In this book,  Jim Butcher split up vampires into groups similar to how he grouped werewolves in Fool Moon. There are three different types: Red Court which are traditional vampires but drug their victims and feast on them at parties, Black Court  which are monsters with little resemblance to humans, and White Court  which feed off emotions instead of flesh.

Given the title, I expected the major focus to be on ghosts. There are a few notable ghostly references. Dresden’s first encounter is with an incredibly strong ghost which leads Dresden and his friend Michael, a Christian knight, into the realm of Nevernever. A ghost of a sorcerer is bent on revenge against all those responsible for his imprisonment, topping the list is Dresden, Michael,  Lt. Murphy, and another officer, Malone. The third major ghost appearance is the manner in which Dresden gets out of his predicament, so I can’t describe it here.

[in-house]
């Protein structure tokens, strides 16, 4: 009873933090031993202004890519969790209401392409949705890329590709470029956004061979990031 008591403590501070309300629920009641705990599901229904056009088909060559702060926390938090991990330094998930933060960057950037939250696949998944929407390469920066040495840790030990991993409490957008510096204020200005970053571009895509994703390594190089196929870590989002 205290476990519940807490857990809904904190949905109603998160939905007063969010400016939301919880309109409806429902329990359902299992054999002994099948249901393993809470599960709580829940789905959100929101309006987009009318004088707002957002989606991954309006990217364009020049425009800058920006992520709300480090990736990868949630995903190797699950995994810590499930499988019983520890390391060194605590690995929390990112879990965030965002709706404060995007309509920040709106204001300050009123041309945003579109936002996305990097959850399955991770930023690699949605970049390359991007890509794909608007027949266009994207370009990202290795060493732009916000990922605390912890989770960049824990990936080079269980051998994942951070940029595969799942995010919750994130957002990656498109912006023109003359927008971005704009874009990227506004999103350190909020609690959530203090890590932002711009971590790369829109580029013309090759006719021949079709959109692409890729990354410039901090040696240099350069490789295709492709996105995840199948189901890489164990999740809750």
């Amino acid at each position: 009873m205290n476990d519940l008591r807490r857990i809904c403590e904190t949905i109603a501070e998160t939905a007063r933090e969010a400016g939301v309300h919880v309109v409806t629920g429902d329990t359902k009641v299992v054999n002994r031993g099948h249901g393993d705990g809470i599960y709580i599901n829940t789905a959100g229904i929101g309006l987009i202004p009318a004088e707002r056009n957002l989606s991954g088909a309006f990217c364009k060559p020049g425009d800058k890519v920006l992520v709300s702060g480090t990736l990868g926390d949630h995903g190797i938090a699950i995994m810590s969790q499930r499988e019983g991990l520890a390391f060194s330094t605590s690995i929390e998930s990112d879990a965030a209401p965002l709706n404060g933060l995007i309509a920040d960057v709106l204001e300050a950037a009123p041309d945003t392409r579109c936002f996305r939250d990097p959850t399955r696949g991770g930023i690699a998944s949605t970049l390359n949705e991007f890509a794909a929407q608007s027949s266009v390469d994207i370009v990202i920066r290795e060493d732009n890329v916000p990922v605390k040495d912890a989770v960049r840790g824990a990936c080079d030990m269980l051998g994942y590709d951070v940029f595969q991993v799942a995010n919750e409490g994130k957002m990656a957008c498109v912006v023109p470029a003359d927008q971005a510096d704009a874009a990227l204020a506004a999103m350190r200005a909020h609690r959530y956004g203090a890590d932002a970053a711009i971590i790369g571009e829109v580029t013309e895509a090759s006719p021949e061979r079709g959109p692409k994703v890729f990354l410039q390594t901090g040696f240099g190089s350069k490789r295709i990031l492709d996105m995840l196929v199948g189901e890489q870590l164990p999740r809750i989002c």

Too much of the book is, however, taken up with Bianca’s (the leader of the Red Court) grievance with Dresden. I’m not crazy about vampires at all, so I didn’t enjoy this book as much as Fool Moon. But there is some important back story for the series in the book. Michael appears out of nowhere and is obviously an important character – interesting, too. Susan’s story is intermingled with the vampires. Dresden has a faerie godmother who shows up in the book, and there is a huge conflict with her.

Another thing that to me wasn’t as good is that there was too much reliance on blasting power instead of thought or planning. I know many people like the powerful show, and it works well in movies, but not so much in books. How much hell can a guy go through and still keep fighting; that seemed unrealistic to me.

So I did like parts of the book, and I still like Dresden. Bob, by the way, was pretty funny in this one. But overall, I doubt it is the best in the series. My sons assure me that it gets better as you keep reading.